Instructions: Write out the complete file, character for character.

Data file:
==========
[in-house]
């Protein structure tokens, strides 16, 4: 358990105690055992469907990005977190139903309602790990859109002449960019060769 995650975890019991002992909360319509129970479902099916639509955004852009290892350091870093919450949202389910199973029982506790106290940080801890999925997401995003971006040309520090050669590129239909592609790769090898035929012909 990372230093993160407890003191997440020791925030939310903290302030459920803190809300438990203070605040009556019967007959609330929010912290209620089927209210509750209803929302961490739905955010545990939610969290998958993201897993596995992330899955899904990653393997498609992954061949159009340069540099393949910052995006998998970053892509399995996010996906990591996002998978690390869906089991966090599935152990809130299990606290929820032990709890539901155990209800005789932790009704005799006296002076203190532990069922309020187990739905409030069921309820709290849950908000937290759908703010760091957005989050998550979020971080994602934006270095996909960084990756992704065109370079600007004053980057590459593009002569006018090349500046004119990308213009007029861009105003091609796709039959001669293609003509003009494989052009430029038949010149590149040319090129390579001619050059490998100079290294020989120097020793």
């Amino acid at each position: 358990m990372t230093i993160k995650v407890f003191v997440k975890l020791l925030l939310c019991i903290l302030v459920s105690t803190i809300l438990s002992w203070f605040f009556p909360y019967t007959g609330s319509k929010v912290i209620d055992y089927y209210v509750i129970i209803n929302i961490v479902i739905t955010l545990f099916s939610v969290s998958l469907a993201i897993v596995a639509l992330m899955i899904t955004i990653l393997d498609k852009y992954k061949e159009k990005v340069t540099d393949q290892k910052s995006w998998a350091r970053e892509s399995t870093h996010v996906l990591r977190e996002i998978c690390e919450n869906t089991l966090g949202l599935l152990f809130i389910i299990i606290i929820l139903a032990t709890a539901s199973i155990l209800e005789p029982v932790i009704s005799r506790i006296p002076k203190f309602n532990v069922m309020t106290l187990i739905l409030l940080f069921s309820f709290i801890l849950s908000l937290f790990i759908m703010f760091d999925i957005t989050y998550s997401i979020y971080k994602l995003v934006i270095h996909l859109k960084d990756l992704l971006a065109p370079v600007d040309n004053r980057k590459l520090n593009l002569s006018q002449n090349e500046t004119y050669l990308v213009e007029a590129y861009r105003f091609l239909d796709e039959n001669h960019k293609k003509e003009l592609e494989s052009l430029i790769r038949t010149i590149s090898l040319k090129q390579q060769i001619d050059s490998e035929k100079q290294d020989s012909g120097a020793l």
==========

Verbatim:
[in-house]
């Protein structure tokens, strides 16, 4: 358990105690055992469907990005977190139903309602790990859109002449960019060769 995650975890019991002992909360319509129970479902099916639509955004852009290892350091870093919450949202389910199973029982506790106290940080801890999925997401995003971006040309520090050669590129239909592609790769090898035929012909 990372230093993160407890003191997440020791925030939310903290302030459920803190809300438990203070605040009556019967007959609330929010912290209620089927209210509750209803929302961490739905955010545990939610969290998958993201897993596995992330899955899904990653393997498609992954061949159009340069540099393949910052995006998998970053892509399995996010996906990591996002998978690390869906089991966090599935152990809130299990606290929820032990709890539901155990209800005789932790009704005799006296002076203190532990069922309020187990739905409030069921309820709290849950908000937290759908703010760091957005989050998550979020971080994602934006270095996909960084990756992704065109370079600007004053980057590459593009002569006018090349500046004119990308213009007029861009105003091609796709039959001669293609003509003009494989052009430029038949010149590149040319090129390579001619050059490998100079290294020989120097020793």
């Amino acid at each position: 358990m990372t230093i993160k995650v407890f003191v997440k975890l020791l925030l939310c019991i903290l302030v459920s105690t803190i809300l438990s002992w203070f605040f009556p909360y019967t007959g609330s319509k929010v912290i209620d055992y089927y209210v509750i129970i209803n929302i961490v479902i739905t955010l545990f099916s939610v969290s998958l469907a993201i897993v596995a639509l992330m899955i899904t955004i990653l393997d498609k852009y992954k061949e159009k990005v340069t540099d393949q290892k910052s995006w998998a350091r970053e892509s399995t870093h996010v996906l990591r977190e996002i998978c690390e919450n869906t089991l966090g949202l599935l152990f809130i389910i299990i606290i929820l139903a032990t709890a539901s199973i155990l209800e005789p029982v932790i009704s005799r506790i006296p002076k203190f309602n532990v069922m309020t106290l187990i739905l409030l940080f069921s309820f709290i801890l849950s908000l937290f790990i759908m703010f760091d999925i957005t989050y998550s997401i979020y971080k994602l995003v934006i270095h996909l859109k960084d990756l992704l971006a065109p370079v600007d040309n004053r980057k590459l520090n593009l002569s006018q002449n090349e500046t004119y050669l990308v213009e007029a590129y861009r105003f091609l239909d796709e039959n001669h960019k293609k003509e003009l592609e494989s052009l430029i790769r038949t010149i590149s090898l040319k090129q390579q060769i001619d050059s490998e035929k100079q290294d020989s012909g120097a020793l």